IRS Apologizes For Inappropriately Targeting Tea Party Groups
For several years, Tea Party and other conservative groups have contended that they were being targeted for investigation by the Internal Revenue Service and it turns out that they were right.
For several years, Tea Party and other conservative groups have contended that they were being targeted for investigation by the Internal Revenue Service and it turns out that they were right:
WASHINGTON — The Internal Revenue Service inappropriately flagged conservative political groups for additional reviews during the 2012 election to see if they were violating their tax-exempt status, a top IRS official said Friday.
Organizations were singled out because they included the words “tea party” or “patriot” in their applications for tax-exempt status, said Lois Lerner, who heads the IRS division that oversees tax-exempt groups.
In some cases, groups were asked for their list of donors, which violates IRS policy in most cases, she said.
“That was wrong. That was absolutely incorrect, it was insensitive and it was inappropriate. That’s not how we go about selecting cases for further review,” Lerner said at a conference sponsored by the American Bar Association.
“The IRS would like to apologize for that,” she added.
Lerner said the practice was initiated by low-level workers in Cincinnati and was not motivated by political bias. After her talk, she told The AP that no high level IRS officials knew about the practice. She did not say when they found out.
About 75 groups were inappropriately targeted. None had their tax-exempt status revoked, Lerner said.
Many conservative groups complained during the election that they were being harassed by the IRS. They accused the agency of frustrating their attempts to become tax exempt by sending them lengthy, intrusive questionnaires.
The forms, which the groups made available at the time, sought information about group members’ political activities, including details of their postings on social networking websites and about family members.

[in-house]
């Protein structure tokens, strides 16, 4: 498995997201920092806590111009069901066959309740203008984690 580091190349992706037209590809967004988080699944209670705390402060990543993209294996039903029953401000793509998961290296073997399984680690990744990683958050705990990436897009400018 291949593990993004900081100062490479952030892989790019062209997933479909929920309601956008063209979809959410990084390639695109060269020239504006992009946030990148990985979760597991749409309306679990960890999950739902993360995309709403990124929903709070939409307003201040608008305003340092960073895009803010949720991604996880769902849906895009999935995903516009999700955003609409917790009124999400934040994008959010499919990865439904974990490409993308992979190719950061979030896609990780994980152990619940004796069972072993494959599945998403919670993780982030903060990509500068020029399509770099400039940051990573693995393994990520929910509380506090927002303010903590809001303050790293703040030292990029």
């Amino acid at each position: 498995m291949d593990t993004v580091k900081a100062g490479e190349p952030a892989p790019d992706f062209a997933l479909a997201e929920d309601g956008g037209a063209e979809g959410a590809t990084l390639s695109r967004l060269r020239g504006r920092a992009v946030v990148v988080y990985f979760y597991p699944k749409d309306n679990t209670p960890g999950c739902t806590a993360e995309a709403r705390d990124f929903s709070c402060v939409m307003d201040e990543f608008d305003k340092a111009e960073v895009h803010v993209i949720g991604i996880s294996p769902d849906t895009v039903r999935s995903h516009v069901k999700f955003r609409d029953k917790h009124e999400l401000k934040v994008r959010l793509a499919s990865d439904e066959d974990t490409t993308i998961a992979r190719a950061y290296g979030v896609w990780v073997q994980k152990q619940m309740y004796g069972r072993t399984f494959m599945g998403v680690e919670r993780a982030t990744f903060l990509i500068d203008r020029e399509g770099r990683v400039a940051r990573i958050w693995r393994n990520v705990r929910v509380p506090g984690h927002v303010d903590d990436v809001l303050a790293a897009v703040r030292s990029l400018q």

Certain tax-exempt charitable groups can conduct political activities but it cannot be their primary activity.
IRS Commissioner Douglas Shulman told Congress in March 2012 that the IRS was not targeting groups based on their political views.
“There’s absolutely no targeting. This is the kind of back and forth that happens to people” who apply for tax-exempt status, Shulman told a House Ways and Means subcommittee.
Shulman was appointed by President George W. Bush. His 6-year term ended in November. President Barack Obama has yet to nominate a successor. The agency is now being run by acting Commissioner Steven Miller.
“I don’t think there’s any question we were unfairly targeted,” said Tom Zawistowski, who until recently was president of the Ohio Liberty Coalition, an alliance of tea party groups in the state.
Zawistowski’s group was among many conservative organizations that battled the IRS over what they saw as its discriminatory treatment of their effort to gain non-profit status. The group first applied for non-profit status in June 2009, and it was finally granted on Dec. 7, 2012, he said — one month after Election Day.
Targeting groups or people based on their political beliefs is, of course, strictly forbidden and completely unacceptable. It is one of the things that Richard Nixon and his cronies were accused of doing during the Watergate scandal, and ever since then there were supposed to have been strict rules in place to prevent outside pressure from effecting IRS investigations. There doesn’t seem to be any evidence that this happened here, but it seems bizarre to me for Lerner to say that the investigations were “not motivated by political bias.” Even if this was all the work of low-level workers in one IRS office, the fact that the investigation targeted only groups of a specific political nature suggests pretty strongly that it was motivated by political bias even if it was just the political bias of these “low-level workers.”